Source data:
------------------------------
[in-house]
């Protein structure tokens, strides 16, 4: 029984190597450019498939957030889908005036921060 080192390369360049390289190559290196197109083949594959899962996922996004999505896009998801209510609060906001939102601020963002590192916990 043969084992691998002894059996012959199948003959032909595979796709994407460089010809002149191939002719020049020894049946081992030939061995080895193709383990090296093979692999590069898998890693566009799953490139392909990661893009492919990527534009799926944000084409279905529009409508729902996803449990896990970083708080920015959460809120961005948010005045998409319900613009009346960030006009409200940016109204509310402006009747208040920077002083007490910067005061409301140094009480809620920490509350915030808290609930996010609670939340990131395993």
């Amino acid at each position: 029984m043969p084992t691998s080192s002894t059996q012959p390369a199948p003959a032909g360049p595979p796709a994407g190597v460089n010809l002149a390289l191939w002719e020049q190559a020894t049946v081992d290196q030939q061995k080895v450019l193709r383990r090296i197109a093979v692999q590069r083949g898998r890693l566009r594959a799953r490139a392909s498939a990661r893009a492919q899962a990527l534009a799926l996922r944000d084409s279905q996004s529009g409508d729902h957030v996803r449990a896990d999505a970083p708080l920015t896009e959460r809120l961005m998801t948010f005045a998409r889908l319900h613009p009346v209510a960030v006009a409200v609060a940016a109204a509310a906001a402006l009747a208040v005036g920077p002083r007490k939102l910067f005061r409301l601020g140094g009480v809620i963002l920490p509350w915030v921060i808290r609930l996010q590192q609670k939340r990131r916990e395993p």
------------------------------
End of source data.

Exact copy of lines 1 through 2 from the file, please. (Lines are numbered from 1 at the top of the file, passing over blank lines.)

[in-house]
């Protein structure tokens, strides 16, 4: 029984190597450019498939957030889908005036921060 080192390369360049390289190559290196197109083949594959899962996922996004999505896009998801209510609060906001939102601020963002590192916990 043969084992691998002894059996012959199948003959032909595979796709994407460089010809002149191939002719020049020894049946081992030939061995080895193709383990090296093979692999590069898998890693566009799953490139392909990661893009492919990527534009799926944000084409279905529009409508729902996803449990896990970083708080920015959460809120961005948010005045998409319900613009009346960030006009409200940016109204509310402006009747208040920077002083007490910067005061409301140094009480809620920490509350915030808290609930996010609670939340990131395993």